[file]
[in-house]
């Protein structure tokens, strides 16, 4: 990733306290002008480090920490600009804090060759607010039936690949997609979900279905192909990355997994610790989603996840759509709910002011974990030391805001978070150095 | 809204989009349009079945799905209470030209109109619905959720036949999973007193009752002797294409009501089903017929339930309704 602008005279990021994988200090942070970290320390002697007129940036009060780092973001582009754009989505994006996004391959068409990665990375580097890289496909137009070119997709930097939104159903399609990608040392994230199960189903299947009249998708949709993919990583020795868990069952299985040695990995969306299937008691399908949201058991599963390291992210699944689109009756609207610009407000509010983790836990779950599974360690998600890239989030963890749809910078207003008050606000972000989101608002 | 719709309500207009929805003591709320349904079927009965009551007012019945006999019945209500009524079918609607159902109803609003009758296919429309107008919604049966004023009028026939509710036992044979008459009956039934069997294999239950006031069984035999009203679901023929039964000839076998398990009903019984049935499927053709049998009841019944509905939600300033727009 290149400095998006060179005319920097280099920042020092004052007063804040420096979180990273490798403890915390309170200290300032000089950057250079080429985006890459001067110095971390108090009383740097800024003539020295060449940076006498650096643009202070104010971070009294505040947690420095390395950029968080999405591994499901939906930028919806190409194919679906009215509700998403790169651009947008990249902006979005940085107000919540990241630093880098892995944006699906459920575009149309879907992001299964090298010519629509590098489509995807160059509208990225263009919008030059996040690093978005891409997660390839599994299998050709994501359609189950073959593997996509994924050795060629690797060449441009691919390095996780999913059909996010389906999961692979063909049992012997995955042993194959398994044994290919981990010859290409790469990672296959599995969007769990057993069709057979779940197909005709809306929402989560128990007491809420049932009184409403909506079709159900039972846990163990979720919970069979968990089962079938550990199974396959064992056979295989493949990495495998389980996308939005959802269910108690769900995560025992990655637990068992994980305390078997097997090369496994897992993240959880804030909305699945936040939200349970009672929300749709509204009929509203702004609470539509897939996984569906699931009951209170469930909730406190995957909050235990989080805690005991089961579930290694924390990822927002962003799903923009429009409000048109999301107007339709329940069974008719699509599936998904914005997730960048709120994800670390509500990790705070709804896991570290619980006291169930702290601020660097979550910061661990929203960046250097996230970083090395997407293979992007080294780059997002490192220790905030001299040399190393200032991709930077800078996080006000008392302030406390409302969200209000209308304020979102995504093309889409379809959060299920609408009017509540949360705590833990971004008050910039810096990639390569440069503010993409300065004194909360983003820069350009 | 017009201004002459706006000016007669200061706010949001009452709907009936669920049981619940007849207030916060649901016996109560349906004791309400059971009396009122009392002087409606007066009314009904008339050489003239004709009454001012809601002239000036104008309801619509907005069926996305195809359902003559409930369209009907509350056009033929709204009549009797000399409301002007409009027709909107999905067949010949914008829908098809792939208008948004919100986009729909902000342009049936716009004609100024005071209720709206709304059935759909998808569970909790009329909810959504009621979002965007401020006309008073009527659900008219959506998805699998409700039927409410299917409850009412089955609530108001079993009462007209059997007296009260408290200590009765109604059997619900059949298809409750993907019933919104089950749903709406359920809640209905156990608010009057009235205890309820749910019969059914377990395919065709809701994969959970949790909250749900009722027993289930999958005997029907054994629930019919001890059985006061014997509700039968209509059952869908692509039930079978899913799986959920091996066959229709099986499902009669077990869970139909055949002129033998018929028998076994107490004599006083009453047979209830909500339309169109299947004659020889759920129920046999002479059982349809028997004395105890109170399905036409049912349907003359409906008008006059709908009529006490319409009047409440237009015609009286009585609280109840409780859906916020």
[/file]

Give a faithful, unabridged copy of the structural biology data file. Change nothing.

[in-house]
């Protein structure tokens, strides 16, 4: 990733306290002008480090920490600009804090060759607010039936690949997609979900279905192909990355997994610790989603996840759509709910002011974990030391805001978070150095 | 809204989009349009079945799905209470030209109109619905959720036949999973007193009752002797294409009501089903017929339930309704 602008005279990021994988200090942070970290320390002697007129940036009060780092973001582009754009989505994006996004391959068409990665990375580097890289496909137009070119997709930097939104159903399609990608040392994230199960189903299947009249998708949709993919990583020795868990069952299985040695990995969306299937008691399908949201058991599963390291992210699944689109009756609207610009407000509010983790836990779950599974360690998600890239989030963890749809910078207003008050606000972000989101608002 | 719709309500207009929805003591709320349904079927009965009551007012019945006999019945209500009524079918609607159902109803609003009758296919429309107008919604049966004023009028026939509710036992044979008459009956039934069997294999239950006031069984035999009203679901023929039964000839076998398990009903019984049935499927053709049998009841019944509905939600300033727009 290149400095998006060179005319920097280099920042020092004052007063804040420096979180990273490798403890915390309170200290300032000089950057250079080429985006890459001067110095971390108090009383740097800024003539020295060449940076006498650096643009202070104010971070009294505040947690420095390395950029968080999405591994499901939906930028919806190409194919679906009215509700998403790169651009947008990249902006979005940085107000919540990241630093880098892995944006699906459920575009149309879907992001299964090298010519629509590098489509995807160059509208990225263009919008030059996040690093978005891409997660390839599994299998050709994501359609189950073959593997996509994924050795060629690797060449441009691919390095996780999913059909996010389906999961692979063909049992012997995955042993194959398994044994290919981990010859290409790469990672296959599995969007769990057993069709057979779940197909005709809306929402989560128990007491809420049932009184409403909506079709159900039972846990163990979720919970069979968990089962079938550990199974396959064992056979295989493949990495495998389980996308939005959802269910108690769900995560025992990655637990068992994980305390078997097997090369496994897992993240959880804030909305699945936040939200349970009672929300749709509204009929509203702004609470539509897939996984569906699931009951209170469930909730406190995957909050235990989080805690005991089961579930290694924390990822927002962003799903923009429009409000048109999301107007339709329940069974008719699509599936998904914005997730960048709120994800670390509500990790705070709804896991570290619980006291169930702290601020660097979550910061661990929203960046250097996230970083090395997407293979992007080294780059997002490192220790905030001299040399190393200032991709930077800078996080006000008392302030406390409302969200209000209308304020979102995504093309889409379809959060299920609408009017509540949360705590833990971004008050910039810096990639390569440069503010993409300065004194909360983003820069350009 | 017009201004002459706006000016007669200061706010949001009452709907009936669920049981619940007849207030916060649901016996109560349906004791309400059971009396009122009392002087409606007066009314009904008339050489003239004709009454001012809601002239000036104008309801619509907005069926996305195809359902003559409930369209009907509350056009033929709204009549009797000399409301002007409009027709909107999905067949010949914008829908098809792939208008948004919100986009729909902000342009049936716009004609100024005071209720709206709304059935759909998808569970909790009329909810959504009621979002965007401020006309008073009527659900008219959506998805699998409700039927409410299917409850009412089955609530108001079993009462007209059997007296009260408290200590009765109604059997619900059949298809409750993907019933919104089950749903709406359920809640209905156990608010009057009235205890309820749910019969059914377990395919065709809701994969959970949790909250749900009722027993289930999958005997029907054994629930019919001890059985006061014997509700039968209509059952869908692509039930079978899913799986959920091996066959229709099986499902009669077990869970139909055949002129033998018929028998076994107490004599006083009453047979209830909500339309169109299947004659020889759920129920046999002479059982349809028997004395105890109170399905036409049912349907003359409906008008006059709908009529006490319409009047409440237009015609009286009585609280109840409780859906916020």